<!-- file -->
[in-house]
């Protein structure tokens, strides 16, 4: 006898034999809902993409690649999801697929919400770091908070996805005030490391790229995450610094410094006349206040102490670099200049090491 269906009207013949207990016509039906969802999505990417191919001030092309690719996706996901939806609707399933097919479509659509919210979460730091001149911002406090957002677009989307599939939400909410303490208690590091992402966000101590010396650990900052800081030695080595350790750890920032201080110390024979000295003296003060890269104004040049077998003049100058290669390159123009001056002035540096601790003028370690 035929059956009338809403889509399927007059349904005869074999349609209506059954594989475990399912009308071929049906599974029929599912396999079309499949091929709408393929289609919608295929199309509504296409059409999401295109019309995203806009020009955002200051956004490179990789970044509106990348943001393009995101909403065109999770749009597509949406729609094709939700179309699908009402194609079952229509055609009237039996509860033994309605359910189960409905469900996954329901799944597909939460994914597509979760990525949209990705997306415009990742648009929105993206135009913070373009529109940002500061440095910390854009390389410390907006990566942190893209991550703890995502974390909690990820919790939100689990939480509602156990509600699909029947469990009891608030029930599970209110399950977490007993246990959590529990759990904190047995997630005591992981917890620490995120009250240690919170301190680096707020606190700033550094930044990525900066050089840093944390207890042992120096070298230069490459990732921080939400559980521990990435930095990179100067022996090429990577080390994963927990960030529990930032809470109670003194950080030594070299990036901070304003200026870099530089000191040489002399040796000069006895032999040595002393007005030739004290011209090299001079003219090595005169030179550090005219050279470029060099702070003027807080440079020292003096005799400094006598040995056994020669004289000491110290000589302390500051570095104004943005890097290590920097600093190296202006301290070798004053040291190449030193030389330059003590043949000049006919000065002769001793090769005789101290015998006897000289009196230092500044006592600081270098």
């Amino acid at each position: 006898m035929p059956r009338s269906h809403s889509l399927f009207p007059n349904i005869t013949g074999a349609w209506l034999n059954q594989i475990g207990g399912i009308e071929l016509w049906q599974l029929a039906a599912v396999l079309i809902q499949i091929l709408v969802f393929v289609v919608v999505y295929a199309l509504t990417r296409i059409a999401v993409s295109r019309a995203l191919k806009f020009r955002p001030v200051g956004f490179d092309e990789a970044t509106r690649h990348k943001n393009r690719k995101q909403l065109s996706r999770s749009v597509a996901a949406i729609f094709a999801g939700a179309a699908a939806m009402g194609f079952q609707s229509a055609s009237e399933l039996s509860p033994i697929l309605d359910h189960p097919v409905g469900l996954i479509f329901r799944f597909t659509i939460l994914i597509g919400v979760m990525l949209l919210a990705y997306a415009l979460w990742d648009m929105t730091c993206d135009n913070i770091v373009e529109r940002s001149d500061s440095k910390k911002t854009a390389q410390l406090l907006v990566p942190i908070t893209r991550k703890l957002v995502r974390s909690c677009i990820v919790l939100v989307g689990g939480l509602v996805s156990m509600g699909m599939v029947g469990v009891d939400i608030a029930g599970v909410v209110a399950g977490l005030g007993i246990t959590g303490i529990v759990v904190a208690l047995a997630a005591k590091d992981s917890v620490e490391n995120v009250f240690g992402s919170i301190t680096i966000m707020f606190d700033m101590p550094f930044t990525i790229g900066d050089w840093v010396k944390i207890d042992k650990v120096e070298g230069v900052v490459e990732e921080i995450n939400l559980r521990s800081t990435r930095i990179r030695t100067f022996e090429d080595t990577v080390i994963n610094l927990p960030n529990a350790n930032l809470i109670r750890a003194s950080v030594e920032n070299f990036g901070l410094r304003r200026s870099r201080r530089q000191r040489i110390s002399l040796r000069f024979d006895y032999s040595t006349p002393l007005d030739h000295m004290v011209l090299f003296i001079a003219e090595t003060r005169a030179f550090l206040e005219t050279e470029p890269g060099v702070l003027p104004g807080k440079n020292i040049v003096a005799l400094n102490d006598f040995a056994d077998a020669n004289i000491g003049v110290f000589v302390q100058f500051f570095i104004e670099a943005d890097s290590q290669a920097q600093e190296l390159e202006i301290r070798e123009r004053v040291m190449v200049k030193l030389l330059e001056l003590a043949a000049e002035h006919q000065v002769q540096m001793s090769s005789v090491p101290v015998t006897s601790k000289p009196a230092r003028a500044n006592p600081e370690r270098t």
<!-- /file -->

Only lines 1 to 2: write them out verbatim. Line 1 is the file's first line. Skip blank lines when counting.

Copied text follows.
[in-house]
């Protein structure tokens, strides 16, 4: 006898034999809902993409690649999801697929919400770091908070996805005030490391790229995450610094410094006349206040102490670099200049090491 269906009207013949207990016509039906969802999505990417191919001030092309690719996706996901939806609707399933097919479509659509919210979460730091001149911002406090957002677009989307599939939400909410303490208690590091992402966000101590010396650990900052800081030695080595350790750890920032201080110390024979000295003296003060890269104004040049077998003049100058290669390159123009001056002035540096601790003028370690 035929059956009338809403889509399927007059349904005869074999349609209506059954594989475990399912009308071929049906599974029929599912396999079309499949091929709408393929289609919608295929199309509504296409059409999401295109019309995203806009020009955002200051956004490179990789970044509106990348943001393009995101909403065109999770749009597509949406729609094709939700179309699908009402194609079952229509055609009237039996509860033994309605359910189960409905469900996954329901799944597909939460994914597509979760990525949209990705997306415009990742648009929105993206135009913070373009529109940002500061440095910390854009390389410390907006990566942190893209991550703890995502974390909690990820919790939100689990939480509602156990509600699909029947469990009891608030029930599970209110399950977490007993246990959590529990759990904190047995997630005591992981917890620490995120009250240690919170301190680096707020606190700033550094930044990525900066050089840093944390207890042992120096070298230069490459990732921080939400559980521990990435930095990179100067022996090429990577080390994963927990960030529990930032809470109670003194950080030594070299990036901070304003200026870099530089000191040489002399040796000069006895032999040595002393007005030739004290011209090299001079003219090595005169030179550090005219050279470029060099702070003027807080440079020292003096005799400094006598040995056994020669004289000491110290000589302390500051570095104004943005890097290590920097600093190296202006301290070798004053040291190449030193030389330059003590043949000049006919000065002769001793090769005789101290015998006897000289009196230092500044006592600081270098």